tables, graphs and/or diagrams). 
0 The student does not define variables, parameters or
constraints of the task. 
0 The student has not arrived at any results. 
0 The student uses a calculator or computer for only
routine calculations. 
0 The student has shown a poor quality of work. 
1 The student uses some appropriate notation and/or
terminology. 
1 The student attempts to provide explanations or uses
some appropriate forms of representation (for example, symbols, tables, graphs and/or
diagrams). 
1 The student defines some variables, parameters or
constraints of the task. 
1 The student has arrived at some results. . 
1 The student
attempts to use a calculator or computer in a manner that could enhance the development of the task.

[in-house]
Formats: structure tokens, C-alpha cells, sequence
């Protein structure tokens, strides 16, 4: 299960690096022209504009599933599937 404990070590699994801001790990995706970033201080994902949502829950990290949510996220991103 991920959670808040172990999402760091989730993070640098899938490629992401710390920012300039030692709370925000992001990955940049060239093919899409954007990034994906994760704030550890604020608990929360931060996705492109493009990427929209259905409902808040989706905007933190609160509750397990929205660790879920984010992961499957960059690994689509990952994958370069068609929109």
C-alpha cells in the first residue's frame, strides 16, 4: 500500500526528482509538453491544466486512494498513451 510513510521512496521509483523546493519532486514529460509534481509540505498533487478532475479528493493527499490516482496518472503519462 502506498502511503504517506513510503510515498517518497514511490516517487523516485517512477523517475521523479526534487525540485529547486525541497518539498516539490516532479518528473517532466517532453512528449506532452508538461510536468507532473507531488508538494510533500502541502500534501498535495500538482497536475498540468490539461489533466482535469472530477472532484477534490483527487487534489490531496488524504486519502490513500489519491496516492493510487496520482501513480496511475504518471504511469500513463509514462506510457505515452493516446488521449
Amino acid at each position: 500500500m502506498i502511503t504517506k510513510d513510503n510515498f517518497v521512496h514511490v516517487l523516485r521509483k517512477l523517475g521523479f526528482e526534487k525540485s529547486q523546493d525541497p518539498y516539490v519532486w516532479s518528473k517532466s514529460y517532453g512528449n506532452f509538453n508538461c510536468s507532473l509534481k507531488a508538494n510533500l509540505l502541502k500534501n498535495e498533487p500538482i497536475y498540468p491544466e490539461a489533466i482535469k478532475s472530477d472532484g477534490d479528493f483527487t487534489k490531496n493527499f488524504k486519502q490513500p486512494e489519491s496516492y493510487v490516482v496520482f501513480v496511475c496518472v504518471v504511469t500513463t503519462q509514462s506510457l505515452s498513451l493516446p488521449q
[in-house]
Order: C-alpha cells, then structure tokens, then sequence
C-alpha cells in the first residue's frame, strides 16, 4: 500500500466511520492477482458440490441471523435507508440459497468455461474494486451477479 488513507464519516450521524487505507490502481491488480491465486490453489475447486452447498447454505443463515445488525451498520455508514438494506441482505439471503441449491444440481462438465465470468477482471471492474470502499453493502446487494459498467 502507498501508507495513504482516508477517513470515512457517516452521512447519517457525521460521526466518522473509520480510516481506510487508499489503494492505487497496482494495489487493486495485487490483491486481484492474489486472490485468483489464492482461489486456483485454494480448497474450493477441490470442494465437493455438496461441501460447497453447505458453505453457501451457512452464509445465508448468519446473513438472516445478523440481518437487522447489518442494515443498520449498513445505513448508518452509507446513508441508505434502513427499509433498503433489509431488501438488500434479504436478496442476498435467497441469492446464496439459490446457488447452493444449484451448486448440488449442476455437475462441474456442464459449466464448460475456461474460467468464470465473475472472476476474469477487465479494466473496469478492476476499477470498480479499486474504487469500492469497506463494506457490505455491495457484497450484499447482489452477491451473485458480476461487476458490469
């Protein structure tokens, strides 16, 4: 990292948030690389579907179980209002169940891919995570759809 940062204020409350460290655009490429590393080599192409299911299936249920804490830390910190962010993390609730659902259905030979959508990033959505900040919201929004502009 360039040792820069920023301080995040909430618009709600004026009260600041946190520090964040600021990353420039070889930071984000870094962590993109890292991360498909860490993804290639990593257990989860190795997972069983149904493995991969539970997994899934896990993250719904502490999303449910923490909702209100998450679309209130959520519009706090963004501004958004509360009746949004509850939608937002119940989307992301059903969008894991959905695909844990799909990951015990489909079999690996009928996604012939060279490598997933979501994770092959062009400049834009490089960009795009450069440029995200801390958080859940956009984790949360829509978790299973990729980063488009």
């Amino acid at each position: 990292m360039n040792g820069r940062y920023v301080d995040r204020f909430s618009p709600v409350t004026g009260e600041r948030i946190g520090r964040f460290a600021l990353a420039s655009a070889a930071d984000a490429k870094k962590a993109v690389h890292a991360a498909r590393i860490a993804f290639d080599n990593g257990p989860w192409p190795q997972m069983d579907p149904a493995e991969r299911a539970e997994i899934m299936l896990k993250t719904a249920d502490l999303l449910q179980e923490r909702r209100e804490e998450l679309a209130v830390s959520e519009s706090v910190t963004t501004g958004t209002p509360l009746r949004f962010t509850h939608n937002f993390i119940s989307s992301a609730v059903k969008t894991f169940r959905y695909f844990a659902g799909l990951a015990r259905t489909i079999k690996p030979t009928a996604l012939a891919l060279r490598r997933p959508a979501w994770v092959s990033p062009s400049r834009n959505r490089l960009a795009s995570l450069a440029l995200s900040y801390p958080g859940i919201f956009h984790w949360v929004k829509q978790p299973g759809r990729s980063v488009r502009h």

1 The student has shown a satisfactory quality of
work. 
2 The student uses appropriate notation and
terminology in a consistent manner and does so throughout the work. 
2 The student provides adequate explanations or arguments,
and communicates them using appropriate forms of representation (for example, symbols,
tables, graphs, and/or diagrams). 
2 The student defines variables, parameters and
constraints of the task and attempts to create a mathematical model. 
2 The student has not interpreted the reasonableness
of the results of the model in the context of the task 
2 The student makes limited use of a calculator or
computer in a manner that enhances the development of the task. 
2 The student has shown an outstanding quality of
work. 

3 The student provides complete, coherent explanations
or arguments, and communicates them clearly using appropriate forms of